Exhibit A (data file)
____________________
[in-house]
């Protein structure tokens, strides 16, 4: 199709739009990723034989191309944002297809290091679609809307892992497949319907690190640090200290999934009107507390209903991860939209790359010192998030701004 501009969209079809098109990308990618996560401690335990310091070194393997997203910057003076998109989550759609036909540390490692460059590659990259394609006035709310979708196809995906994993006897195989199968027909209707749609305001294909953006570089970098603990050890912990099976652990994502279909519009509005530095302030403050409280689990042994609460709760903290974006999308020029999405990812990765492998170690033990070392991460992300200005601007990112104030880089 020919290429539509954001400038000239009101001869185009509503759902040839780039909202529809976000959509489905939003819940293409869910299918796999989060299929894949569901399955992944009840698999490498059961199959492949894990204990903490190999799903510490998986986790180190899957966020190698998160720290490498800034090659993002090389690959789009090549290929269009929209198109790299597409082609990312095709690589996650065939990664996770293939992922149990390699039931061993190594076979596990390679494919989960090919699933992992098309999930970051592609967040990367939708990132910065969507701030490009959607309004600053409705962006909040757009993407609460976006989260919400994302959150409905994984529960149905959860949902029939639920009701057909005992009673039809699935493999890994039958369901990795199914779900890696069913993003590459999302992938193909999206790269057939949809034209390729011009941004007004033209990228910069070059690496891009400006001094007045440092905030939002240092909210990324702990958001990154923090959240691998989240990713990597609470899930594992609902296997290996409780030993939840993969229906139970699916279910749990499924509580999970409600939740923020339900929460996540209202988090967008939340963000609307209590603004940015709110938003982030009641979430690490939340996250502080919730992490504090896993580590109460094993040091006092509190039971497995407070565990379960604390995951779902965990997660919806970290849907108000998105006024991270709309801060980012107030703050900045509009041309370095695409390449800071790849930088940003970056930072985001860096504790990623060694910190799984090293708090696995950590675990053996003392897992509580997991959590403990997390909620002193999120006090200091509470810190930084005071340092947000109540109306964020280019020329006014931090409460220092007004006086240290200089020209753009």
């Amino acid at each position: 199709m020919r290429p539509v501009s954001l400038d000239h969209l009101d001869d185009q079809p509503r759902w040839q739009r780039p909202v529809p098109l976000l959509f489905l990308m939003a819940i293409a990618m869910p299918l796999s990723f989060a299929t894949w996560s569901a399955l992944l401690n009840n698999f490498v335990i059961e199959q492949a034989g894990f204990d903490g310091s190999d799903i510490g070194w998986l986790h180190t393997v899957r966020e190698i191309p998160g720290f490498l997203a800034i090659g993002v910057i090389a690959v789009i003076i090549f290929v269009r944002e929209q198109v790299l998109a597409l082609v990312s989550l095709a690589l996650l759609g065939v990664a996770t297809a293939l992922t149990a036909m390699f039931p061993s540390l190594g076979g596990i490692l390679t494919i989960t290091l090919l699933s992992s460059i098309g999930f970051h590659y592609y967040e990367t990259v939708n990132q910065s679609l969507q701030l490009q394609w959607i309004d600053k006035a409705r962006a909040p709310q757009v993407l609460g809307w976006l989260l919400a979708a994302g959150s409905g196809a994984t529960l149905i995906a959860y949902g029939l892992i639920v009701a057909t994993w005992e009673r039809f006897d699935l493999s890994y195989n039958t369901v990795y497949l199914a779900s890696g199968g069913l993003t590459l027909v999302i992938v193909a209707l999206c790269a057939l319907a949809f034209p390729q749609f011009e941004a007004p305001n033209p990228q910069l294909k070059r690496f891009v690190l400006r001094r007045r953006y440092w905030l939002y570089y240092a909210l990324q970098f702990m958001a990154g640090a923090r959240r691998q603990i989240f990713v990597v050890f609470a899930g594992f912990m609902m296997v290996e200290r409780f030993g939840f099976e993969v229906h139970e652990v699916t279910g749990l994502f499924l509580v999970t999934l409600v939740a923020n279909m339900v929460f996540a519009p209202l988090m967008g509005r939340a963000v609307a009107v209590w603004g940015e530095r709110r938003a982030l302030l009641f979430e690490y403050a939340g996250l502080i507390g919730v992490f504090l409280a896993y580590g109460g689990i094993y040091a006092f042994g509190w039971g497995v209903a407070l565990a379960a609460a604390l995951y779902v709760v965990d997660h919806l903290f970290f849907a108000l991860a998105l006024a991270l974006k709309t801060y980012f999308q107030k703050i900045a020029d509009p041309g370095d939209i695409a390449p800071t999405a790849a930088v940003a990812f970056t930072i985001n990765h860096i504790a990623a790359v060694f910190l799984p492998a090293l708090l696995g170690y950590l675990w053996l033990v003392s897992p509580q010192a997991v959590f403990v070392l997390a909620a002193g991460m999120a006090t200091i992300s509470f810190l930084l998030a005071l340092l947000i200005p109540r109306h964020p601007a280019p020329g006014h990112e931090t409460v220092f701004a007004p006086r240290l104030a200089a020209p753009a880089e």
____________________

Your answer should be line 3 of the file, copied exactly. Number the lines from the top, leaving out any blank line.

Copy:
């Amino acid at each position: 199709m020919r290429p539509v501009s954001l400038d000239h969209l009101d001869d185009q079809p509503r759902w040839q739009r780039p909202v529809p098109l976000l959509f489905l990308m939003a819940i293409a990618m869910p299918l796999s990723f989060a299929t894949w996560s569901a399955l992944l401690n009840n698999f490498v335990i059961e199959q492949a034989g894990f204990d903490g310091s190999d799903i510490g070194w998986l986790h180190t393997v899957r966020e190698i191309p998160g720290f490498l997203a800034i090659g993002v910057i090389a690959v789009i003076i090549f290929v269009r944002e929209q198109v790299l998109a597409l082609v990312s989550l095709a690589l996650l759609g065939v990664a996770t297809a293939l992922t149990a036909m390699f039931p061993s540390l190594g076979g596990i490692l390679t494919i989960t290091l090919l699933s992992s460059i098309g999930f970051h590659y592609y967040e990367t990259v939708n990132q910065s679609l969507q701030l490009q394609w959607i309004d600053k006035a409705r962006a909040p709310q757009v993407l609460g809307w976006l989260l919400a979708a994302g959150s409905g196809a994984t529960l149905i995906a959860y949902g029939l892992i639920v009701a057909t994993w005992e009673r039809f006897d699935l493999s890994y195989n039958t369901v990795y497949l199914a779900s890696g199968g069913l993003t590459l027909v999302i992938v193909a209707l999206c790269a057939l319907a949809f034209p390729q749609f011009e941004a007004p305001n033209p990228q910069l294909k070059r690496f891009v690190l400006r001094r007045r953006y440092w905030l939002y570089y240092a909210l990324q970098f702990m958001a990154g640090a923090r959240r691998q603990i989240f990713v990597v050890f609470a899930g594992f912990m609902m296997v290996e200290r409780f030993g939840f099976e993969v229906h139970e652990v699916t279910g749990l994502f499924l509580v999970t999934l409600v939740a923020n279909m339900v929460f996540a519009p209202l988090m967008g509005r939340a963000v609307a009107v209590w603004g940015e530095r709110r938003a982030l302030l009641f979430e690490y403050a939340g996250l502080i507390g919730v992490f504090l409280a896993y580590g109460g689990i094993y040091a006092f042994g509190w039971g497995v209903a407070l565990a379960a609460a604390l995951y779902v709760v965990d997660h919806l903290f970290f849907a108000l991860a998105l006024a991270l974006k709309t801060y980012f999308q107030k703050i900045a020029d509009p041309g370095d939209i695409a390449p800071t999405a790849a930088v940003a990812f970056t930072i985001n990765h860096i504790a990623a790359v060694f910190l799984p492998a090293l708090l696995g170690y950590l675990w053996l033990v003392s897992p509580q010192a997991v959590f403990v070392l997390a909620a002193g991460m999120a006090t200091i992300s509470f810190l930084l998030a005071l340092l947000i200005p109540r109306h964020p601007a280019p020329g006014h990112e931090t409460v220092f701004a007004p006086r240290l104030a200089a020209p753009a880089e």